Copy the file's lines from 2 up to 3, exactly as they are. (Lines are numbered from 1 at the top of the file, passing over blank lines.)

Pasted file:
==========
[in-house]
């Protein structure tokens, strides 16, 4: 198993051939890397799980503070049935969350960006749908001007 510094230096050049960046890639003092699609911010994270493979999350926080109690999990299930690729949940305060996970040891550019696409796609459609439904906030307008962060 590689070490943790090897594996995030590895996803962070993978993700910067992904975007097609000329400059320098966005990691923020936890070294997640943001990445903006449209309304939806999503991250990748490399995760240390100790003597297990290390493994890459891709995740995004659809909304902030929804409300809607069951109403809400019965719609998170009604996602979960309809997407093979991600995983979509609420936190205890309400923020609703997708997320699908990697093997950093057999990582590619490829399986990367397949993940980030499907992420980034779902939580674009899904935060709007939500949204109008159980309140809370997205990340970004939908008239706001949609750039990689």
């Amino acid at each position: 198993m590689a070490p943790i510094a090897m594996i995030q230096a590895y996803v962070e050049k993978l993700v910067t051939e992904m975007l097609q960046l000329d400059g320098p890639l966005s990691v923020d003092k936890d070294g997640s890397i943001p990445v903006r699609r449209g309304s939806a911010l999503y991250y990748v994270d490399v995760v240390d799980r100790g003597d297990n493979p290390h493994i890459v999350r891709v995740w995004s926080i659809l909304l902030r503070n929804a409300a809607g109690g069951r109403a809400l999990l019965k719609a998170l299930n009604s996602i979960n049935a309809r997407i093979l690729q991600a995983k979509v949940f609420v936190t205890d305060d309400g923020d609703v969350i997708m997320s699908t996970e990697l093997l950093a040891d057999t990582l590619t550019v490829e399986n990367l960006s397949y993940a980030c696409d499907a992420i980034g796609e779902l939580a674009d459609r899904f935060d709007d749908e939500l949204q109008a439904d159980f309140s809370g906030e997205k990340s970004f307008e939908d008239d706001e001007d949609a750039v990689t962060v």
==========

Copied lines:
């Protein structure tokens, strides 16, 4: 198993051939890397799980503070049935969350960006749908001007 510094230096050049960046890639003092699609911010994270493979999350926080109690999990299930690729949940305060996970040891550019696409796609459609439904906030307008962060 590689070490943790090897594996995030590895996803962070993978993700910067992904975007097609000329400059320098966005990691923020936890070294997640943001990445903006449209309304939806999503991250990748490399995760240390100790003597297990290390493994890459891709995740995004659809909304902030929804409300809607069951109403809400019965719609998170009604996602979960309809997407093979991600995983979509609420936190205890309400923020609703997708997320699908990697093997950093057999990582590619490829399986990367397949993940980030499907992420980034779902939580674009899904935060709007939500949204109008159980309140809370997205990340970004939908008239706001949609750039990689």
């Amino acid at each position: 198993m590689a070490p943790i510094a090897m594996i995030q230096a590895y996803v962070e050049k993978l993700v910067t051939e992904m975007l097609q960046l000329d400059g320098p890639l966005s990691v923020d003092k936890d070294g997640s890397i943001p990445v903006r699609r449209g309304s939806a911010l999503y991250y990748v994270d490399v995760v240390d799980r100790g003597d297990n493979p290390h493994i890459v999350r891709v995740w995004s926080i659809l909304l902030r503070n929804a409300a809607g109690g069951r109403a809400l999990l019965k719609a998170l299930n009604s996602i979960n049935a309809r997407i093979l690729q991600a995983k979509v949940f609420v936190t205890d305060d309400g923020d609703v969350i997708m997320s699908t996970e990697l093997l950093a040891d057999t990582l590619t550019v490829e399986n990367l960006s397949y993940a980030c696409d499907a992420i980034g796609e779902l939580a674009d459609r899904f935060d709007d749908e939500l949204q109008a439904d159980f309140s809370g906030e997205k990340s970004f307008e939908d008239d706001e001007d949609a750039v990689t962060v």